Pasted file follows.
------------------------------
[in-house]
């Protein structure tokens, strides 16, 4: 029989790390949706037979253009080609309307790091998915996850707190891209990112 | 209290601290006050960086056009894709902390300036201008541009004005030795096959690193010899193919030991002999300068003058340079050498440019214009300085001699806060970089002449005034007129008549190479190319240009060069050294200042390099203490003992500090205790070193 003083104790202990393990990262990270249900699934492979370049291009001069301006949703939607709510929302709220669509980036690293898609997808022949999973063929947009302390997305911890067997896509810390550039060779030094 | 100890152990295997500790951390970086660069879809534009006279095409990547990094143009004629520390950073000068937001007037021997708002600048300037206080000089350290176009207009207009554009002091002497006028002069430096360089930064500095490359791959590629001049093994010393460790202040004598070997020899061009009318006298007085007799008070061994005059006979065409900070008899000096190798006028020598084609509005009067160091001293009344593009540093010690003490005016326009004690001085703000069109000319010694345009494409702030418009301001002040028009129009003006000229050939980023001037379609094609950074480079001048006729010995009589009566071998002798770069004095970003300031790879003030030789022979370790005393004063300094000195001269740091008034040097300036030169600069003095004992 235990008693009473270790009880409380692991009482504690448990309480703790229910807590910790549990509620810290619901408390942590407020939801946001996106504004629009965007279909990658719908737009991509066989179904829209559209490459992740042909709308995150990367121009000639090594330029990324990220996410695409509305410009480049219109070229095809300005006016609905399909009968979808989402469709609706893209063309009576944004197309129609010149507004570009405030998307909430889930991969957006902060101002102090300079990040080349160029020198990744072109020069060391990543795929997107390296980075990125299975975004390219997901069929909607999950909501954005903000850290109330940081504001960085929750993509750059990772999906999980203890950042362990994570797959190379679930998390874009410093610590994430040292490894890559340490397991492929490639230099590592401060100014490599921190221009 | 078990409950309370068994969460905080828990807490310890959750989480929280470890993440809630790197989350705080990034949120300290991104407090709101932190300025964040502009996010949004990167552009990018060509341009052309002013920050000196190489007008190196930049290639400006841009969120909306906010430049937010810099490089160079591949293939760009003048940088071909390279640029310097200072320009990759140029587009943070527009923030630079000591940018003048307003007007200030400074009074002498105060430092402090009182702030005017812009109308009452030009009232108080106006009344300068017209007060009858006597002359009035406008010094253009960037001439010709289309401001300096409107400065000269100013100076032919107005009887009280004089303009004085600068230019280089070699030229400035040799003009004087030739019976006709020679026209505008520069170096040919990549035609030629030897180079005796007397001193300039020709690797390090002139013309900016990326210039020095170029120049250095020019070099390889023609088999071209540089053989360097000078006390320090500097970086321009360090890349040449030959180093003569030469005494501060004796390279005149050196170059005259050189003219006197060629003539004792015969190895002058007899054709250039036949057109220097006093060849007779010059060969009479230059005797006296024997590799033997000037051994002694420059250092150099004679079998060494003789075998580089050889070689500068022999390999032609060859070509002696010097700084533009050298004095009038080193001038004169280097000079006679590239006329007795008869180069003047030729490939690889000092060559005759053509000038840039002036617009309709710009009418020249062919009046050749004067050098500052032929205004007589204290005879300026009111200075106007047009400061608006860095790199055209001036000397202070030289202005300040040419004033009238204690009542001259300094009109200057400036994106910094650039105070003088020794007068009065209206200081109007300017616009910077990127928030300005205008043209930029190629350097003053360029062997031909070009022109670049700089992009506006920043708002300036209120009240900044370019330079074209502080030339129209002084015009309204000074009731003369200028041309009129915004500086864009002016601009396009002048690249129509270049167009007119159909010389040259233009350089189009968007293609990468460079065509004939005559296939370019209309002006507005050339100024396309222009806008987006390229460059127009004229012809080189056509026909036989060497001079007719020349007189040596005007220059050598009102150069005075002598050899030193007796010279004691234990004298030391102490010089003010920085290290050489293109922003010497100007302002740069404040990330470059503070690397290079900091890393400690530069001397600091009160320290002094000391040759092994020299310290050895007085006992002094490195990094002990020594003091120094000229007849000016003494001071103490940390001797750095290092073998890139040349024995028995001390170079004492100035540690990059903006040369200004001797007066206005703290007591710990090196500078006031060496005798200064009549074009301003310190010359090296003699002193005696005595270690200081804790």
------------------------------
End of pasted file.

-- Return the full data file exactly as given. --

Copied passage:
[in-house]
């Protein structure tokens, strides 16, 4: 029989790390949706037979253009080609309307790091998915996850707190891209990112 | 209290601290006050960086056009894709902390300036201008541009004005030795096959690193010899193919030991002999300068003058340079050498440019214009300085001699806060970089002449005034007129008549190479190319240009060069050294200042390099203490003992500090205790070193 003083104790202990393990990262990270249900699934492979370049291009001069301006949703939607709510929302709220669509980036690293898609997808022949999973063929947009302390997305911890067997896509810390550039060779030094 | 100890152990295997500790951390970086660069879809534009006279095409990547990094143009004629520390950073000068937001007037021997708002600048300037206080000089350290176009207009207009554009002091002497006028002069430096360089930064500095490359791959590629001049093994010393460790202040004598070997020899061009009318006298007085007799008070061994005059006979065409900070008899000096190798006028020598084609509005009067160091001293009344593009540093010690003490005016326009004690001085703000069109000319010694345009494409702030418009301001002040028009129009003006000229050939980023001037379609094609950074480079001048006729010995009589009566071998002798770069004095970003300031790879003030030789022979370790005393004063300094000195001269740091008034040097300036030169600069003095004992 235990008693009473270790009880409380692991009482504690448990309480703790229910807590910790549990509620810290619901408390942590407020939801946001996106504004629009965007279909990658719908737009991509066989179904829209559209490459992740042909709308995150990367121009000639090594330029990324990220996410695409509305410009480049219109070229095809300005006016609905399909009968979808989402469709609706893209063309009576944004197309129609010149507004570009405030998307909430889930991969957006902060101002102090300079990040080349160029020198990744072109020069060391990543795929997107390296980075990125299975975004390219997901069929909607999950909501954005903000850290109330940081504001960085929750993509750059990772999906999980203890950042362990994570797959190379679930998390874009410093610590994430040292490894890559340490397991492929490639230099590592401060100014490599921190221009 | 078990409950309370068994969460905080828990807490310890959750989480929280470890993440809630790197989350705080990034949120300290991104407090709101932190300025964040502009996010949004990167552009990018060509341009052309002013920050000196190489007008190196930049290639400006841009969120909306906010430049937010810099490089160079591949293939760009003048940088071909390279640029310097200072320009990759140029587009943070527009923030630079000591940018003048307003007007200030400074009074002498105060430092402090009182702030005017812009109308009452030009009232108080106006009344300068017209007060009858006597002359009035406008010094253009960037001439010709289309401001300096409107400065000269100013100076032919107005009887009280004089303009004085600068230019280089070699030229400035040799003009004087030739019976006709020679026209505008520069170096040919990549035609030629030897180079005796007397001193300039020709690797390090002139013309900016990326210039020095170029120049250095020019070099390889023609088999071209540089053989360097000078006390320090500097970086321009360090890349040449030959180093003569030469005494501060004796390279005149050196170059005259050189003219006197060629003539004792015969190895002058007899054709250039036949057109220097006093060849007779010059060969009479230059005797006296024997590799033997000037051994002694420059250092150099004679079998060494003789075998580089050889070689500068022999390999032609060859070509002696010097700084533009050298004095009038080193001038004169280097000079006679590239006329007795008869180069003047030729490939690889000092060559005759053509000038840039002036617009309709710009009418020249062919009046050749004067050098500052032929205004007589204290005879300026009111200075106007047009400061608006860095790199055209001036000397202070030289202005300040040419004033009238204690009542001259300094009109200057400036994106910094650039105070003088020794007068009065209206200081109007300017616009910077990127928030300005205008043209930029190629350097003053360029062997031909070009022109670049700089992009506006920043708002300036209120009240900044370019330079074209502080030339129209002084015009309204000074009731003369200028041309009129915004500086864009002016601009396009002048690249129509270049167009007119159909010389040259233009350089189009968007293609990468460079065509004939005559296939370019209309002006507005050339100024396309222009806008987006390229460059127009004229012809080189056509026909036989060497001079007719020349007189040596005007220059050598009102150069005075002598050899030193007796010279004691234990004298030391102490010089003010920085290290050489293109922003010497100007302002740069404040990330470059503070690397290079900091890393400690530069001397600091009160320290002094000391040759092994020299310290050895007085006992002094490195990094002990020594003091120094000229007849000016003494001071103490940390001797750095290092073998890139040349024995028995001390170079004492100035540690990059903006040369200004001797007066206005703290007591710990090196500078006031060496005798200064009549074009301003310190010359090296003699002193005696005595270690200081804790």